Bury Those Lines!

When more than a million metro-area Washingtonians lost their power in last Friday’s superheated near-hurricane, and hundreds of thousands of them went three, four, or five sweltering days before it came back on, was Pepco—the local power company—to blame? How about Dominion Virginia Power? Would a municipally owned company have done a better job?

I’m all for having publicly owned utilities, but in this case, I don’t think ownership mattered. When a storm like last Friday’s sweeps through, all that counts is whether the power lines are buried underground or strung from poles. Neighborhoods that had their power lines underground (like mine, in Dupont Circle) didn’t lose power. Neighborhoods that didn’t went dark—unless they were spared by a shift in the winds.

As climate change subjects more and more cities and regions to extreme weather, one obvious response is to bury the lines underground. This probably isn’t a good idea in earthquake belts, but there aren’t all that many such belts lurking below. For the rest of us, burying the lines seems the best solution.

But how to pay for all this? It’s become common practice in the region to require developers who are building new neighborhoods to bury the lines, and the economics of burying lines in densely populated urban areas are benign: There are so many consumers in an urban city block that the per capita costs of taking the lines underground aren’t all that high. The problem comes in suburban and rural areas, where millions live but not all that densely.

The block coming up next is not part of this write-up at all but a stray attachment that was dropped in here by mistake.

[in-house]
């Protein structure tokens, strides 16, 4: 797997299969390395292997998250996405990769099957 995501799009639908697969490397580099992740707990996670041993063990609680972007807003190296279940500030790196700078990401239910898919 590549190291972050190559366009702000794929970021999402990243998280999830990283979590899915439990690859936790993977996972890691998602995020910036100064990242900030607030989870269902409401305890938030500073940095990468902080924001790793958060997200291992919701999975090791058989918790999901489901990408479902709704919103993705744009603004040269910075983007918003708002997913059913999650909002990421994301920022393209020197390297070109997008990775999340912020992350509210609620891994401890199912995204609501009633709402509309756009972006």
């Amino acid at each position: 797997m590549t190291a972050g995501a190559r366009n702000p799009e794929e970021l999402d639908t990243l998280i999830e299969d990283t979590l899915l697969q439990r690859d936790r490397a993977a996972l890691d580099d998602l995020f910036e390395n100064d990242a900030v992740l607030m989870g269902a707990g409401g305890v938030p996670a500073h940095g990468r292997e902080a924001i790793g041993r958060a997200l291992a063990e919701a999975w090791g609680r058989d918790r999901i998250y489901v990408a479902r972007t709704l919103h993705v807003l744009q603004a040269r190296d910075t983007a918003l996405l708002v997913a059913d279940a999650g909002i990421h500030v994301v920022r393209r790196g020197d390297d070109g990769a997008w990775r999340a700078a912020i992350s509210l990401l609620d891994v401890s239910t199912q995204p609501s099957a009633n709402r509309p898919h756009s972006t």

This is hardly the first time we’ve confronted this problem. In the 1930s, urban America was almost completely electrified, but rural America was almost completely not. In 1934, just 11 percent of American farms had electric power. Private power companies demanded that the farmers pay the full cost of building the system, which farmers plainly lacked the money to do. (In Germany and France, whose governments had built the power grids, 90 percent of farms were electrified.)

President Franklin Roosevelt asked Morris Cooke, a Pennsylvania utilities executive, to compute the cost of electrifying America’s farms (and in the '30s, the percentage of Americans who lived on farms was more than ten times what it is today). Cooke ran the numbers and presented them to FDR, who in 1935 created by executive order the Rural Electrification Administration (REA) and appointed Cooke to run it. The following year, Congress authorized and appropriated roughly $400 million for the new agency. The REA then made long-term, low-interest loans to states, localities, and rural power cooperatives that covered the construction and start-up costs of electric power systems. By 1942, half of America’s farms were electrified; by the early 1950s, virtually all of them were.

That suggests a possible solution for suburban Washington’s woes. As climate change manifests itself differently in different parts of the country, a federal appropriation such as that which funded the REA doesn’t make sense (nor would it make it through Congress, since nothing makes it through Congress). But there’s no reason why Maryland and Virginia, say, couldn’t issue bonds that would cover the costs of burying their power lines, the repayment of the bonds to be stretched out over several decades so that the area’s power consumers wouldn’t get socked by massive rate increases. (Indeed, since the bonds would in essence subsidize Pepco, Dominion, and their ilk, the states could dictate the rates the companies could charge.) In Maryland, it might even be politically possible to enact, say, a sales tax increase that could be used, rather than surcharges to electric bills, to repay the bonds. (In Virginia, there’s no way such a tax could be enacted.)

With the cost of borrowing at an all-time low, and with who knows what storms 'a-brewing, there’s no time like now to get started.

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